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  1. #1
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    Default Bonding Insurance

    Has anyone heard of Bonding Insurance for Inspectors? I've been asked a couple of times if I was bonded. I can find dishonesty insurance in respect to protecting a business from its employees. But, I haven't seen anything like a personal bond to assure clients that I'm an honest guy at least up to the limits of coverage.
    Stu

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  2. #2
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    Default Re: Bonding Insurance

    Stuart,

    I haven't heard anyone being bonded in years myself.

    Years ago when I first went into business I was told by a in$urance provider that you could "bond" employees but not the actual owner. Maybe things have changed over the years.

    rick


  3. #3
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    Default Re: Bonding Insurance

    If things have changed, I can't find where. I think this is primarily coming from real estate agents who are thinking about ads run by Contractor/Inspectors where they may throw in a line about how they are a licensed contractor, bonded and insured. But except for the big guys, Contractor Bond Insurance is, from what I have seen, a strictly per contract issue. Here in Virginia, inspectors aren't licensed and there's no bond requirement. There is a "voluntary" state certification for home inspectors that requires carrying $250K liability insurance.

    Stu



  4. #4
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    Default Re: Bonding Insurance

    Quote Originally Posted by Stuart Brooks View Post
    Has anyone heard of Bonding Insurance for Inspectors? I've been asked a couple of times if I was bonded. I can find dishonesty insurance in respect to protecting a business from its employees. But, I haven't seen anything like a personal bond to assure clients that I'm an honest guy at least up to the limits of coverage.
    Stu
    Stu,
    I think there is a confusion of terms here. In Alaska, HI's must post a bond, presumably because we are under the same statute as contractors who must be bonded. Most of us have a CD made out to the state so we are getting interest on the money they are holding. There is no relation to "insurance" in this bond which the state could withhold to pay a claim that might be filed against us. We must also have general liability insurance as a separate requirement. So, Bonding AND Insurance are required, not "Bonding Insurance."


  5. #5
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    Default Re: Bonding Insurance

    I get my E&O from FREA. I know they do offer Fidelity Bond insurance (aka honesty bond) that protects your client from theft of property while you are at the house. It's $75.00 for $5000 coverage or $135 for $10000 coverage. I assume that is per year. Either policy has a $100 deductible. However, just like E&O, there is always the risk that if someone knows you have the coverage, they might make a claim. You never can tell when an angry seller might steal their own jewelry or whatever.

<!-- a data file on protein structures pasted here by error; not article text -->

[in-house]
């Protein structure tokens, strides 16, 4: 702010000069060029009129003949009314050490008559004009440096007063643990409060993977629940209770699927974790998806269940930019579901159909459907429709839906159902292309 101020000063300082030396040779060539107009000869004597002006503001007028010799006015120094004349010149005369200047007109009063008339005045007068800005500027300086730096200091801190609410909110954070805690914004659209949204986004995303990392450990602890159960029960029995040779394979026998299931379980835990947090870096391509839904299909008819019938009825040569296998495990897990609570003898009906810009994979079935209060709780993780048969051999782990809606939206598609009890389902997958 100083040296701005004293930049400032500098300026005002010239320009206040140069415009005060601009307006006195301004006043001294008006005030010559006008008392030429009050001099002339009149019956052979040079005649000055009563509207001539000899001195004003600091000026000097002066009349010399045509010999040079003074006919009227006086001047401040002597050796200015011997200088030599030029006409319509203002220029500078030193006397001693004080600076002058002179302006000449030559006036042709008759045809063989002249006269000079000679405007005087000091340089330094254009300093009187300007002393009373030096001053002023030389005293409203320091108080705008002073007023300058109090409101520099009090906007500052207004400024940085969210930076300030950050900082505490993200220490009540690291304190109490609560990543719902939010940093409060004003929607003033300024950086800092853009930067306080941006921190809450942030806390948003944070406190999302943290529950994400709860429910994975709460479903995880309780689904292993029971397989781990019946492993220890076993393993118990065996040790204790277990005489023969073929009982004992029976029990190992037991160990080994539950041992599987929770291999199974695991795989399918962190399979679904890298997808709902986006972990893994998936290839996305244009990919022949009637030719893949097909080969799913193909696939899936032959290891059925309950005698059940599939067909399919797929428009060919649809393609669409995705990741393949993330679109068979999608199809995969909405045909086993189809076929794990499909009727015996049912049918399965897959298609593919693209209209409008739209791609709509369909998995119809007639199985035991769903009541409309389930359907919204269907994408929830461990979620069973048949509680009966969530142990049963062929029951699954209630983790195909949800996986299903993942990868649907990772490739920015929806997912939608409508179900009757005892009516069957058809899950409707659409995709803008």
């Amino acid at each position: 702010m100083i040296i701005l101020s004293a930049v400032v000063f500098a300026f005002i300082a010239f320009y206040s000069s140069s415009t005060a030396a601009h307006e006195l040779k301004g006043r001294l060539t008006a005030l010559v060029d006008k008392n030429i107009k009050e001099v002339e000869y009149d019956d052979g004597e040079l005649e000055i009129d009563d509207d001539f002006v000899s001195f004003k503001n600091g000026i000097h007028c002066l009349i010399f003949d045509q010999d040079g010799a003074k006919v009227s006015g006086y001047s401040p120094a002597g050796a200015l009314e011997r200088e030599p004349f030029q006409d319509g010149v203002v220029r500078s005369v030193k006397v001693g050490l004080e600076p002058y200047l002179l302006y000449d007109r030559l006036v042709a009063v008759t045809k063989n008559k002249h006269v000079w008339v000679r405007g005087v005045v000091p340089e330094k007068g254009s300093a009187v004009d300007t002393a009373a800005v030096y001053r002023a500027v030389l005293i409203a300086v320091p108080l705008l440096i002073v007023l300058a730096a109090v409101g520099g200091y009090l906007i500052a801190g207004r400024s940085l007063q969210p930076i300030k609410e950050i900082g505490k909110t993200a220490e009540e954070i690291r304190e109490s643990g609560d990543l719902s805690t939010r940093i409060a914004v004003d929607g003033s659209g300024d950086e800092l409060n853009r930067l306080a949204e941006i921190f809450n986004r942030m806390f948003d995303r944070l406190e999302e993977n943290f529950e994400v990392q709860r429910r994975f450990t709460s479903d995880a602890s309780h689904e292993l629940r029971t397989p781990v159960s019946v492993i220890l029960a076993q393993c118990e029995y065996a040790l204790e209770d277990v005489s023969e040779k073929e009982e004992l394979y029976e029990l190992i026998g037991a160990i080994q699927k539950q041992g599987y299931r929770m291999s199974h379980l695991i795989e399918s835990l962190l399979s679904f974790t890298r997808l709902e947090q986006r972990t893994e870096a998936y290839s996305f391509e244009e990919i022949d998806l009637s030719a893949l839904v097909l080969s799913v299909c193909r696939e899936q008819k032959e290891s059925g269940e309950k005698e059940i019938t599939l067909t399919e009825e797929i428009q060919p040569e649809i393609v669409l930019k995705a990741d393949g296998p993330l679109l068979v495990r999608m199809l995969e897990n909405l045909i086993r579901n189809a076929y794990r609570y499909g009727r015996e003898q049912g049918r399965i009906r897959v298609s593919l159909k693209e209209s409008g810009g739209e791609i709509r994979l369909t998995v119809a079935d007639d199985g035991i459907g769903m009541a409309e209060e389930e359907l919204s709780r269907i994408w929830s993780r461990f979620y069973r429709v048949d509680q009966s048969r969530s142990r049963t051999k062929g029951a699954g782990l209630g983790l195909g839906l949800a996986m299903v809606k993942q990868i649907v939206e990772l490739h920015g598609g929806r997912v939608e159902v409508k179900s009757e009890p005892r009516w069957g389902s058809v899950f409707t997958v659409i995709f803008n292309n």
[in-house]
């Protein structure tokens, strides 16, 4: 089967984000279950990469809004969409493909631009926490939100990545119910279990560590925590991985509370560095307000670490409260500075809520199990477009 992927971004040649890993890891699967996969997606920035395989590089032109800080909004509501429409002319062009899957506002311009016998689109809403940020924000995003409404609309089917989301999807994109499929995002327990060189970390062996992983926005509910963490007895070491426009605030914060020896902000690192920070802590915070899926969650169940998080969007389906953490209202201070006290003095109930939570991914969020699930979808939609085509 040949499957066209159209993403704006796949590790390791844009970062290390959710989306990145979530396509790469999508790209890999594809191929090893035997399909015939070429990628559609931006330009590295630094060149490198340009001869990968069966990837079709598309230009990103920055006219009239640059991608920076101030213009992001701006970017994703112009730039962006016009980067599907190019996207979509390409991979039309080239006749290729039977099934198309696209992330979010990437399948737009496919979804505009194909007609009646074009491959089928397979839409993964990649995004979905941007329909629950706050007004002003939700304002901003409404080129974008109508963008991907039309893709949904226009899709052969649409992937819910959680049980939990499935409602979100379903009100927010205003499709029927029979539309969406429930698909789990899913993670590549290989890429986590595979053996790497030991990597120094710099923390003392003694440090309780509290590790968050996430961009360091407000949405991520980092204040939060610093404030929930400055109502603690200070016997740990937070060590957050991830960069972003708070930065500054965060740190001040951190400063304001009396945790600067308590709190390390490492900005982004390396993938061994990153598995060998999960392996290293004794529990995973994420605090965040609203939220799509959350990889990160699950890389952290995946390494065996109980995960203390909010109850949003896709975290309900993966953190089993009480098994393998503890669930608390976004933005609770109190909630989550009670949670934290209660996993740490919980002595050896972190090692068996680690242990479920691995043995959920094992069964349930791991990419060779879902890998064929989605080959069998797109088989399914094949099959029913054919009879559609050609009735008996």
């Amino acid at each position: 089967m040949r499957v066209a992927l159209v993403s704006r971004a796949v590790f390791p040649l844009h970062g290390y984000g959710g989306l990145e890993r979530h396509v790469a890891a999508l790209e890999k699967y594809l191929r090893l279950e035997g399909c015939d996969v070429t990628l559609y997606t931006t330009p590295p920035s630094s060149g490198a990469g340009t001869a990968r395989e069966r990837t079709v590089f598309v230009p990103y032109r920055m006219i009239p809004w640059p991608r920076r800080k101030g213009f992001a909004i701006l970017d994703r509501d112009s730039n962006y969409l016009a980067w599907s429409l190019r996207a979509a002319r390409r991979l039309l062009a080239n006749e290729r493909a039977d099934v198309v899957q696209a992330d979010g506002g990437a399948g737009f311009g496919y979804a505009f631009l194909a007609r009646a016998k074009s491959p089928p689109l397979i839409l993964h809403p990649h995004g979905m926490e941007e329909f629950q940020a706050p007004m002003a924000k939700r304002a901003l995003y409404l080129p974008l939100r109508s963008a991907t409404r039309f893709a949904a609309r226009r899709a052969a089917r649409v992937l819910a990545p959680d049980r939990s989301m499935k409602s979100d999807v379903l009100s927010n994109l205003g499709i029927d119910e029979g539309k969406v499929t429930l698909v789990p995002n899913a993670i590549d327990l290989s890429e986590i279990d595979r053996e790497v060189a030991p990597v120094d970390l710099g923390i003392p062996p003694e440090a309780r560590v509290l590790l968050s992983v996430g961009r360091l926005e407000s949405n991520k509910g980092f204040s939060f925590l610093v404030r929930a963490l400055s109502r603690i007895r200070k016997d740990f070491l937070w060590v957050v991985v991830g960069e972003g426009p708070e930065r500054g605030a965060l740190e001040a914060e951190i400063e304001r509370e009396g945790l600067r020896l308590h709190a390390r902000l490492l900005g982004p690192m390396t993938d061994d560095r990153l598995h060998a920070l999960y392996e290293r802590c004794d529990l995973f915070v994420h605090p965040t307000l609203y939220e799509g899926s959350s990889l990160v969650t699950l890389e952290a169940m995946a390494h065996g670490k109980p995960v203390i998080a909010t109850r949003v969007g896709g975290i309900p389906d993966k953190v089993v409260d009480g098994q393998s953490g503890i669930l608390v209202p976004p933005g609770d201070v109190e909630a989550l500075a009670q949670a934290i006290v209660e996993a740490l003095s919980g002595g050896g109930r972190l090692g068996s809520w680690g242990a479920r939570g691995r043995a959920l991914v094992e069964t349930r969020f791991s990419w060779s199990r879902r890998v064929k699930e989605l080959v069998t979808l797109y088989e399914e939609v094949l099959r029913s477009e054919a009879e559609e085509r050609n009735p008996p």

I hate it when sellers leave a bunch of valuable jewelry or cash or whatever just lying around. I am as honest as they come but if you are last man in at the property and something turns up missing (whether it actually is or not) all fingers will point at last man in.

    The way things are going in Texas with inspector insurance right now it would not surprise me if they require that we purchase Bond insurance as well.

    Eric

    Last edited by Eric Shuman; 11-10-2007 at 09:38 AM.

  6. #6
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    Default Re: Bonding Insurance

    Quote Originally Posted by Eric Shuman View Post
    Fidelity Bond insurance (aka honesty bond) that protects your client from theft of property while you are at the house.
    I am as honest as they come but if you are last man in at the property and something turns up missing (whether it actually is or not) all fingers will point at last man in.
    Eric
    Eric,
    Yes that cost is per year. I've heard there is not a payout unless there is a conviction.

    Some view BONDED as part of feel good Marketing.

    I put Time arrived at Inspection, Time departed: Who was on site in the Report. If it's a Gated Community stop at check in and request to be logged out instead of waving as you drive by.

    It Might have Choked Artie But it ain't gone'a choke Stymie! Our Gang " The Pooch " (1932)
    Billy J. Stephens HI Service Memphis TN.

  7. #7
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    Default Re: Bonding Insurance

    Some view BONDED as part of feel good Marketing.
    For those who agree, we launched InterNACHI's $10,000.00 Honor Guarantee. - InterNACHI

    Last edited by Lisa Endza; 11-19-2010 at 04:42 AM.
    Lisa Endza
    Director of Communication
    InterNACHI

  8. #8
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    Default Re: Bonding Insurance

    Bonding is cheap and should be easy to get. What you are looking for is called a fidelity bond. They are just about as useless as sweet tea at a diabetic convention!

    The public and most home inspectors have a big misconception on bonding, GL and E&O. A Fidelity bond basically gives your clients a resource to go to if you steal the family silver or grandpas gold watch... The kicker as with all insurance is in the fine print, a person must be convicted for the bond to pay. They the bond (insurance) company will subjugate you for a refund of the amount they paid.

    Just get GL and E&O and you really have no need for a bond.

    Scott Patterson, ACI
    Spring Hill, TN
    www.traceinspections.com

  9. #9
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    Default Re: Bonding Insurance